Perhaps it's a bit early, but Austin FC's trade for Alex Ring this winter at $750,000 GAM (with incentives, that could rise an additional $500,000 GAM) seems to have been money well-spent. Ditto for CF Montréal's acquisition of Djordje Mihailovic, who's thriving in a new market with new responsibilities. Teammate Mason Toye is also enjoying a strong 2021 after struggling to find his feet immediately upon his trade from Minnesota to the Canadian club in 2020.

Early returns on midfielder Frankie Amaya leaving FC Cincinnati have been promising at times, but it's a bit too early to chalk this one up as a win for the New York Red Bulls as he cycles out of their starting XI here and there. We need a bigger sample size for LAFC's acquisition of Corey Baird from Real Salt Lake, too, before ruling one way or the other. Last year didn't go great for Julian Gressel (D.C. United sent Atlanta United $750,000 TAM + potentially another $350,000 in incentives), but it didn't go great for most players at the club. This year has been much better, and Gressel seems to be on the Trusty trajectory of justifying the outlay before long.

Early TAM era? Not great ROI

In the years following the introduction of Targeted Allocation Money, teams were figuring out how to most efficiently make use of the new salary cap mechanism. There were quite a few big-(allocation)-money trades that didn't provide a strong return on investment.

Here are some prominent ones.

Player
Clubs (season)
Trade
David Accam (F)
Chicago to Philadelphia (2018)
$1.2m xAM
Justin Meram (F)
Columbus to Orlando (2018)
$1.05m xAM
Dom Dwyer (F)
Sporting KC to Orlando (2017)
$900k xAM (+ $700k xAM incentives)
Fanendo Adi (F)
Portland to Cincinnati (2018)
$850k xAM (+ $100k xAM incentives)
Christian Ramirez (F)
Minnesota to LAFC (2018)
$800k xAM (+ $200k xAM incentives)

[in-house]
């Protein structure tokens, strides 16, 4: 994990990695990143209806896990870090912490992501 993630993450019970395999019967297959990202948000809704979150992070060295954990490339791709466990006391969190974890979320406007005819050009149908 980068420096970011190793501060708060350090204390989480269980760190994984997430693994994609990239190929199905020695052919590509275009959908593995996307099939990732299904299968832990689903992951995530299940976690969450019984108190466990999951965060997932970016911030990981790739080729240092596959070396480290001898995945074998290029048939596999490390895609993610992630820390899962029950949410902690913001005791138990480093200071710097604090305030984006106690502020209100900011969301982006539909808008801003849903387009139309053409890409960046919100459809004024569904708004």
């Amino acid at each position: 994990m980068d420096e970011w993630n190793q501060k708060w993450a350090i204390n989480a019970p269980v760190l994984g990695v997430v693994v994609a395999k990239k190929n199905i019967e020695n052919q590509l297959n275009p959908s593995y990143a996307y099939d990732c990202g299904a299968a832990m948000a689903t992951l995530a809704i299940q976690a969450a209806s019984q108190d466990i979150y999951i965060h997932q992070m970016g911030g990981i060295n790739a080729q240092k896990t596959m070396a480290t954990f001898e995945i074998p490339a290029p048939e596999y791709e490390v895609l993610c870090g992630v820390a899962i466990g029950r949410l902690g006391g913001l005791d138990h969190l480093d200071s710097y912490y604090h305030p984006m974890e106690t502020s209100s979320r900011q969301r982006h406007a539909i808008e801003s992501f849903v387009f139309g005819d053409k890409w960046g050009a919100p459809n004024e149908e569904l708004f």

Kendall Waston (D)
Vancouver to Cincinnati (2018)
$750k xAM and int'l roster spot

FC Cincinnati's missteps were already highlighted above, while Orlando and Philadelphia both took a few big swings that didn't get over the fence. Dom Dwyer had only 24 goals in 67 games for Orlando before an injury derailed his time in Florida, while Justin Meram had just one goal and three assists in 17 games for the club. Christian Ramirez, who's now playing in Scotland, never quite fully took over as starting center forward under Bob Bradley for LAFC.

There were, of course, exceptions that support the viability of this strategy when used correctly.

During that time, Nagbe's trade from the Portland Timbers to Atlanta United was the notable exception. He was acquired for more than $1 million in xAM, led the team to MLS Cup in 2018, then the US Open Cup and Campeones Cup in 2019 before being traded to Columbus for a similar outlay. Two seasons, three trophies and allocation money restored in a future move. Atlanta are still working to replace his impact.

Parker joined the Red Bulls for $500,000 xAM from Vancouver, and Felipe also worked well for RBNY. Parker was an integral member of their Shield-winning side in 2018, as driven by the defense, before being traded this winter to Houston for a potential profit. Zimmerman's first trade to an expansion team, for $500,000 xAM + the Allocation Order's No. 1 spot, was a great investment for LAFC.

Darlington Nagbe

Key takeaway

There's no definitive way to excel in MLS, nor is there one singular way. But investing allocation money in the right MLS-proven players seems to have a decent recent track record. For teams that generate allocation money from transfers abroad or trades within the league (for players or assets alike), it makes it all the more palatable to siphon some for trades. Colorado know they're set to get a boost of GAM from the impending sale of left back Sam Vines to Belgium's Royal Antwerp, for instance.

Teams achieve success with balance across their budgets and in their roster. The Crew won last year's MLS Cup with a high-end DP (Lucas Zelarayan), a high-priced trade (Darlington Nagbe) and a roster lined with veterans (Gyasi Zardes, Jonathan Mensah), as well as youngsters (MLS Cup breakout star Aidan Morris, Milton Valenzuela).

The bottom line for all the different avenues? Finding the right player to invest in, however they may come around.